William Warham  (c1450-1532)

Archbishop of Canterbury (1503-1532) – the Last Pre-Reformation Archbishop. click here for more on Warham.

This, the largest tomb monument in the cathedral, has been shoe-horned into space on the north Martyrdom wall violently juxtaposing the more modest tomb of his neighbour, Peckham.  The tomb, with its recumbent effigy dressed in pontifical habit, was constructed shortly after Warham was appointed archbishop and installed in his chosen location, presumably shortly following his death. The tomb is constructed from Caen Stone.  Although Caen had been retaken by the French in 1450 the stone was still available for export into the sixteenth century.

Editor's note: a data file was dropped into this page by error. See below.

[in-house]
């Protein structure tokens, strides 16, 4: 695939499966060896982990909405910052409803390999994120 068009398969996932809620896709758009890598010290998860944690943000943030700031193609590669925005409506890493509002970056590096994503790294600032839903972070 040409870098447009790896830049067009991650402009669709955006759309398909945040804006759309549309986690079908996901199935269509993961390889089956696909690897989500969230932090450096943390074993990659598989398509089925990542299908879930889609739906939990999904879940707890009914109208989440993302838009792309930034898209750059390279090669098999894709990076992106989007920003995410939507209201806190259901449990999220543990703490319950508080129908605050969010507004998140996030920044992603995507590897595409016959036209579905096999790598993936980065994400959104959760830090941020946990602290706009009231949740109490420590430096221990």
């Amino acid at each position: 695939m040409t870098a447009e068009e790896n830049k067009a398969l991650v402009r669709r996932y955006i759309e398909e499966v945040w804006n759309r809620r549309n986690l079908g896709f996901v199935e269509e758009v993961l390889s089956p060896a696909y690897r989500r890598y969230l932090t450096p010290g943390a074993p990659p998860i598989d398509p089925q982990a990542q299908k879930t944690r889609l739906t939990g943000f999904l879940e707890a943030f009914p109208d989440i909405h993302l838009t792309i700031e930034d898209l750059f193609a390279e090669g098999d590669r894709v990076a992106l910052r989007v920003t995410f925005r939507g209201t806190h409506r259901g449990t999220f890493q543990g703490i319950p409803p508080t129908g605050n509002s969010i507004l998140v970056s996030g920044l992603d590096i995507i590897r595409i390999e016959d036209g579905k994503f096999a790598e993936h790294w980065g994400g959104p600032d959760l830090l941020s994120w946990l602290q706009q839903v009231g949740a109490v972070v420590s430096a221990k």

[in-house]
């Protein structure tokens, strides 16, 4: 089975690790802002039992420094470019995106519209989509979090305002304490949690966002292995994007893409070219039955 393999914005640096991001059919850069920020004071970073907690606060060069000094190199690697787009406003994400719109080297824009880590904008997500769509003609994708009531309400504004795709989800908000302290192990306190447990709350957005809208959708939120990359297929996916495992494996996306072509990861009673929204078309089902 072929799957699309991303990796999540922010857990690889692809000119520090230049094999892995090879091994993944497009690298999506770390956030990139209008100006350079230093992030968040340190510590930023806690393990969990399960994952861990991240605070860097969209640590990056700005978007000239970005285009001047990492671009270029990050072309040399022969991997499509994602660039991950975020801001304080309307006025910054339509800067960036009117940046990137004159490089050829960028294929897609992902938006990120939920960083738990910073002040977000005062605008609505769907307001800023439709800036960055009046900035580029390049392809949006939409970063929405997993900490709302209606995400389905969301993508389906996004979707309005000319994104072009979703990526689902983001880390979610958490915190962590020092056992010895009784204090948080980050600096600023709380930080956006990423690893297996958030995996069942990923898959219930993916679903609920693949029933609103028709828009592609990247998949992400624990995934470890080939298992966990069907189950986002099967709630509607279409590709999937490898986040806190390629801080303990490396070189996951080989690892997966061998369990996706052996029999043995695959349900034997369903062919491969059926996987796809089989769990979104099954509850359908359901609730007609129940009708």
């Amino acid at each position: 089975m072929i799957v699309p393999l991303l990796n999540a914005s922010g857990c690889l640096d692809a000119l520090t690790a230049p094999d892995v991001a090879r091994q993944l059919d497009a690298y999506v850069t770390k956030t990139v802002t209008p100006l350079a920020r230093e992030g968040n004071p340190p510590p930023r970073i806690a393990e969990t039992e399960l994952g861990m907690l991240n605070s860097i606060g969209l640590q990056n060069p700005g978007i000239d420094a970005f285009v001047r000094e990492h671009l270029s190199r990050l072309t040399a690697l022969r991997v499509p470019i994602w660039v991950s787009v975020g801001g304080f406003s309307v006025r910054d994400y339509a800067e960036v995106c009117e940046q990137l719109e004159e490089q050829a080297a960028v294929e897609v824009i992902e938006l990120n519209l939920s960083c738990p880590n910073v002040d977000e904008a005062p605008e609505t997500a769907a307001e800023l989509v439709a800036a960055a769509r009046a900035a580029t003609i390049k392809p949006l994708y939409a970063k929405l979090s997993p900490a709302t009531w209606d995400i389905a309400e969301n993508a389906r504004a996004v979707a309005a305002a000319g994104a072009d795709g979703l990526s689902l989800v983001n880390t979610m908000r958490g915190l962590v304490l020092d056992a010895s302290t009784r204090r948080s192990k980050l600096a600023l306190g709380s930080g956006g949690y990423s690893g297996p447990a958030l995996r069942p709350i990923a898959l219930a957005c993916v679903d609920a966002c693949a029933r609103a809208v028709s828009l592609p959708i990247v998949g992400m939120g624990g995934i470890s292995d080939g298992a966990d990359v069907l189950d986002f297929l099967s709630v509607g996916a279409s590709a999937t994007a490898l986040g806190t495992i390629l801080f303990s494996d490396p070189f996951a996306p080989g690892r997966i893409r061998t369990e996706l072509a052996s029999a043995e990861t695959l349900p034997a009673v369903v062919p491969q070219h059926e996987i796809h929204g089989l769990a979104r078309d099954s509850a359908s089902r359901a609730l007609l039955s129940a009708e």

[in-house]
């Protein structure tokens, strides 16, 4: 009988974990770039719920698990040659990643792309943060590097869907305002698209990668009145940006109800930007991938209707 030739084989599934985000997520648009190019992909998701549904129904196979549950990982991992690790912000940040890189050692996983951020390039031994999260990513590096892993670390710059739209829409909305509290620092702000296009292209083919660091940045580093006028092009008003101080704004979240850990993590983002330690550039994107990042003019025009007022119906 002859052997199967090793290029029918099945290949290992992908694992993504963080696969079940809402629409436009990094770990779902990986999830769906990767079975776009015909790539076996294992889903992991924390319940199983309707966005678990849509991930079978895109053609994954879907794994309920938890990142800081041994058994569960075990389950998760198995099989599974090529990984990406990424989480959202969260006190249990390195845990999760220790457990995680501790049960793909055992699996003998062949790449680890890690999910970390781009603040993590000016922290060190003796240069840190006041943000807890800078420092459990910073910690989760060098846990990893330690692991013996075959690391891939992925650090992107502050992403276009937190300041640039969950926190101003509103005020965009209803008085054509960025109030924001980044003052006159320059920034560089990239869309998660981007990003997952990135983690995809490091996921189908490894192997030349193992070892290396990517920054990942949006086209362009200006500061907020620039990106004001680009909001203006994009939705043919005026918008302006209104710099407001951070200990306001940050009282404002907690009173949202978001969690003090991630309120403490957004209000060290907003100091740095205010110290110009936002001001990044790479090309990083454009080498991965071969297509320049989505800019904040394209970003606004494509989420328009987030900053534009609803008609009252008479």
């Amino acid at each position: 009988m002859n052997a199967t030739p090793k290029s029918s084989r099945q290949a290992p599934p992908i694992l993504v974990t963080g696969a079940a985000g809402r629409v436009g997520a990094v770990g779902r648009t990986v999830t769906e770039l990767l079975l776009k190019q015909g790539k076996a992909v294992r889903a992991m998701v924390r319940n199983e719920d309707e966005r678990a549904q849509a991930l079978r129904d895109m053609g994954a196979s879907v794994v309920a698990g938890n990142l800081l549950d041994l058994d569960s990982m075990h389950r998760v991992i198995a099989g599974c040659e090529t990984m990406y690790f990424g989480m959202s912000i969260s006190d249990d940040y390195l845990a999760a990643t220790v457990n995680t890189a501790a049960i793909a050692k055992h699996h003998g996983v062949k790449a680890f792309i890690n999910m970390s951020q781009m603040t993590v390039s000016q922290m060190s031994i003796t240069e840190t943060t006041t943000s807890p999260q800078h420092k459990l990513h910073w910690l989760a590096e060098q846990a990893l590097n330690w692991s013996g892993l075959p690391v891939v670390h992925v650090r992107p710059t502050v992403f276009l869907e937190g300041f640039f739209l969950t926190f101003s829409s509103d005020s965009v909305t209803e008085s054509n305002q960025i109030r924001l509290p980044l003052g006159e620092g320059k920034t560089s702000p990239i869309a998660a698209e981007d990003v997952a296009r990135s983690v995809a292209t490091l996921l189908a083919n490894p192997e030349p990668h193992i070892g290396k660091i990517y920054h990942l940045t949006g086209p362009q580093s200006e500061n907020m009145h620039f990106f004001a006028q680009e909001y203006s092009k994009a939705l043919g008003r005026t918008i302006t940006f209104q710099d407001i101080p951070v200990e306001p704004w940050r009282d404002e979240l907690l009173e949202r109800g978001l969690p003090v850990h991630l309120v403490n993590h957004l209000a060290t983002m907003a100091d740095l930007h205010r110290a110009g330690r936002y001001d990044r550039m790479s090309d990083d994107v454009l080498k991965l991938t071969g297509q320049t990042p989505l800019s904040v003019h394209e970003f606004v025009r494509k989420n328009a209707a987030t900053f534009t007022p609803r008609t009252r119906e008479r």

At some stage after the Dissolution the memorial was heavily whitewashed. Later damage by iconoclasts during the seventeenth century resulted in substantial repairs to the tomb being carried out in the 1790s.   At this time the door to the small chantry chapel, managed by a single priest to pray for Warham’s soul, was blocked off,  the table tomb was moved to a central position within the surrounding gothic architecture and iron railings installed (and later removed).

effigy of William Warham